SPOILERS: Caution! Here be (mild) Star Wars: The Force Awakens spoilers! But’s its only kind of about the movie.
I’ve talked about it before—I love science fiction. For many years, if you had asked me what first touched my interest, I would have answered Star Wars. I would have told you about how I walked into the television room at age 9, and saw my mom watching a movie, eating popcorn; how I asked her what it was, because I didn’t understand what I was seeing on the screen. I would have told you how she was surprised that she had never shown me Star Wars IV, and how she had me sit and finish watching the movie with her, and how I loved even the last 20 minutes. I would have told you how I came back the next night to watch Empire Strikes Back, and the next night to watch Return of the Jedi, and how it was all over after that—I watched and rewatched the movies, bought books, imagined myself as an x-wing pilot or a Jedi or a general with the Rebels.
That’s all true, except I’ve realized over the years that I was well and truly primed to love science fiction by reading and loving Madeline L’Engle books. I just never identified them as such, but, oh, did they ever capture my imagination. I was ready to be captivated by Star Wars, and so I was.
My fierce (and at times, rather desperate) love of these movies often made things a bit difficult for me. I was already an odd duck in school. I was smart, but I was also athletic; I loved weird things that only boys, if they knew about them at all, should love; I was awkward looking; I was too comfortable with adults, and too uncomfortable with my peers. I was That Kid, and I was harassed, verbally and physically, accordingly. Girls ridiculed my love of science fiction; boys got especially hostile that a girl was trying to invade “their” stuff. I ended up loving science fiction and Star Wars even more because I saw in it worlds where me being a smart girl who liked different things just didn’t matter.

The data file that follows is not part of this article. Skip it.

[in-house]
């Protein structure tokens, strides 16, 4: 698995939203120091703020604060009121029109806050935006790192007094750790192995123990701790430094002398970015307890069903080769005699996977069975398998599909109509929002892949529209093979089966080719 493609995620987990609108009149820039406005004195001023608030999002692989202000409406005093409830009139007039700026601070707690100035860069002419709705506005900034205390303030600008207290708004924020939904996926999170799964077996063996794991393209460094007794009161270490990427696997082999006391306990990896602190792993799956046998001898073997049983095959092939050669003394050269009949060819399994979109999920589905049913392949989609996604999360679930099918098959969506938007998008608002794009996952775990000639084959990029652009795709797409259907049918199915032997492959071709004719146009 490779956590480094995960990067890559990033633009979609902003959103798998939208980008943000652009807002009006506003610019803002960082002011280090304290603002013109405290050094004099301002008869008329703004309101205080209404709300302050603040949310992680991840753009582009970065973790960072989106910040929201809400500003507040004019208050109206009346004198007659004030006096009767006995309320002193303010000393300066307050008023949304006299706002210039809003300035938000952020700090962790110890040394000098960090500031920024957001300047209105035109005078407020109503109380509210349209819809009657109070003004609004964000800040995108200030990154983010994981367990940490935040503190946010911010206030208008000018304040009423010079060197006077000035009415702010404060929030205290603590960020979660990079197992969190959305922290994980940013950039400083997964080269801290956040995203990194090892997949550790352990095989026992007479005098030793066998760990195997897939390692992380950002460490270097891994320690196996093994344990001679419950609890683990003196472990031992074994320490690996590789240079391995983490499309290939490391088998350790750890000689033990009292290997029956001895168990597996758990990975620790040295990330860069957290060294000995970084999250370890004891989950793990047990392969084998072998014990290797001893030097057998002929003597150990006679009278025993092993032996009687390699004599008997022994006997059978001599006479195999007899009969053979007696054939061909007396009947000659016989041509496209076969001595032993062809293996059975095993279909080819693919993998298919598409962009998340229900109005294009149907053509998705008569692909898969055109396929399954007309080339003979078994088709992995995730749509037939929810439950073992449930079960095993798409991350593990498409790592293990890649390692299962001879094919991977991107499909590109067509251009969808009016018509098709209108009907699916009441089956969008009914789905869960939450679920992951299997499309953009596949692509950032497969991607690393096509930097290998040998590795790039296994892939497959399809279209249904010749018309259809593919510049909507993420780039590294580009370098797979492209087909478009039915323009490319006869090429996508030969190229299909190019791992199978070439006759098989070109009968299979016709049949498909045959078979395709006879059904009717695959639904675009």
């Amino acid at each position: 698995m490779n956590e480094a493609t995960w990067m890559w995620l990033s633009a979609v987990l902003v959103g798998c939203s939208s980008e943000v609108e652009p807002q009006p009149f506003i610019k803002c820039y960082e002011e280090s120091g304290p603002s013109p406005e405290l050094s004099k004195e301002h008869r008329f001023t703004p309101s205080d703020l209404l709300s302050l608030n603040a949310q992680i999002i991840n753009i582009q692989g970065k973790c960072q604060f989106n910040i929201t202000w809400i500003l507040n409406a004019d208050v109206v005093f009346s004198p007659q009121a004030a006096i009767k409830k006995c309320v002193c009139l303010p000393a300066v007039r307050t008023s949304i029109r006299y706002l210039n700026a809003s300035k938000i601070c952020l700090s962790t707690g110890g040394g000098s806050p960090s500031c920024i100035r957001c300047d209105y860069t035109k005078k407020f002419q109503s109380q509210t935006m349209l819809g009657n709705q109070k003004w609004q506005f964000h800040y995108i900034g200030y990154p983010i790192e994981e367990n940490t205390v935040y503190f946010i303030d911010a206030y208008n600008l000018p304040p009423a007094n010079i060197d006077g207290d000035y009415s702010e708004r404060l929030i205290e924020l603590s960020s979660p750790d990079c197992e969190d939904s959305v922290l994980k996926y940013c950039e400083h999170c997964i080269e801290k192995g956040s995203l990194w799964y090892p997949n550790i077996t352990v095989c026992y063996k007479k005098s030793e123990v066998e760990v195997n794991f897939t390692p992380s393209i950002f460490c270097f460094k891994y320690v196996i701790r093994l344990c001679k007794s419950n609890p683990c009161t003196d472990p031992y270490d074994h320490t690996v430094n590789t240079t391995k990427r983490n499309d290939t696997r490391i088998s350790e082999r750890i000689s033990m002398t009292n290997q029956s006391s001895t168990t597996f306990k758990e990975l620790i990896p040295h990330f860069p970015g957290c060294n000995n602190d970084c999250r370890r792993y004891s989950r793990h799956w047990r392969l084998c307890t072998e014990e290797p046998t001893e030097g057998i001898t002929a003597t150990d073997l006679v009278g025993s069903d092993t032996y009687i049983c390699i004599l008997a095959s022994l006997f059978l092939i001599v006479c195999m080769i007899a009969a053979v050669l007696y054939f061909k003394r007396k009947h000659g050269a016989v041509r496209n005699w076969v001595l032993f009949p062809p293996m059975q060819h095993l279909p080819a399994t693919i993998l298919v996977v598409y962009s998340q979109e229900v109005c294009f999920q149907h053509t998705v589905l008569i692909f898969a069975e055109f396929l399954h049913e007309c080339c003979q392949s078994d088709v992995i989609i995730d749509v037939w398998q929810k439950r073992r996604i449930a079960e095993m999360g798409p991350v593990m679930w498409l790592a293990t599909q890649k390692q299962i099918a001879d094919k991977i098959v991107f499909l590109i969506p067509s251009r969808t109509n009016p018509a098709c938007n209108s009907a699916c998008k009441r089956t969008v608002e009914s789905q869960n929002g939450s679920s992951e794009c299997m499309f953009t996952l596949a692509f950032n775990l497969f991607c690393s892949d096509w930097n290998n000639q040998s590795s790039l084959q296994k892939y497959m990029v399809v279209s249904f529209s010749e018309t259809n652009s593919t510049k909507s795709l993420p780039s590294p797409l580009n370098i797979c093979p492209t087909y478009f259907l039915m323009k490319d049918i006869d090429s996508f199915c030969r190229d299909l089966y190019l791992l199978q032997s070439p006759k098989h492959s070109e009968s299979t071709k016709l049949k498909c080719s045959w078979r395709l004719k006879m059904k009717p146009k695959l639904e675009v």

It still left me with the definite notion though that I was a girl who was playing in a boy’s world. I was pretending to be an x-wing pilot, but there were no female pilots in the movie; I was pretending to be a Jedi, but there were no female Jedi. I was trying to be confident and badass, and at least I had Princess Leia, but hell, I knew I wasn’t beautiful like that, and I certainly didn’t have that kind of charisma at that age.
Obviously, I’ve grown as a person and as a lover of science fiction in all its genres. I can see now the racism and sexism problems in some science fiction, Star Wars included, that I didn’t see or understand when I was younger. But loving something, understanding its flaws, and despite those flaws is more sincere than the childish devotion I had, and so I do. I love it because it opened up worlds and possibilities to me, and I love it because sometimes it’s wrong, and I learned how to see and reject what was wrong.
So, when Vor asked if I wanted to play hooky and go see The Force Awakens, there was no question. We had both been getting more and more excited about the movie. I’ve had doubts about J.J. Abrams; I was really unhappy with his treatment of the basic building blocks of the Star Trek Universe, but I knew he had a deeper love of and reverence for Star Wars than he ever had for Star Trek. I was determined to avoid any spoilers; I only watched the trailers, I stayed away from social media, I avoided my usual internet sci-fi haunts, and so on. I went into this almost blind. I had a decent guess about the plot—that it would be a search for Luke Skywalker—but other than that, I was in the dark.
It became quickly apparent that Rey, the young woman, was going to be the new Force user, and presumably, the new Jedi. They called Leia “General.” There was a female pilot in an x-wing.
I was completely engrossed in the movie, in a way that I haven’t been in years. When it ended, I was surprised to discover a lump in my throat, and while I was excited, I also felt quiet. We got into the car to head home, and Vor enthused all the way. As we got close to home, he looked at me, questioning why I was so quiet.
“I don’t think you can understand what it means to me—what it means to many women my age and older who love science fiction and Star Wars… Vor, that was my childhood dream and my childhood play, on the screen. I pretended to be a Jedi and an x-wing pilot, but there were no women in the movie doing that. And now there is! They’re right there! Just like I dreamt as a little kid!” I was almost crying, which might sound ridiculous to you, but imagine it in the light of all the shit I put up with as a kid, constantly defending my imagination, and now… it’s there, for everyone to see and love and do.
Vor smiled and reached over to hold my hand. “I know, because I know how happy I am for Lis, and for you. I think it means everything.”
And so it does.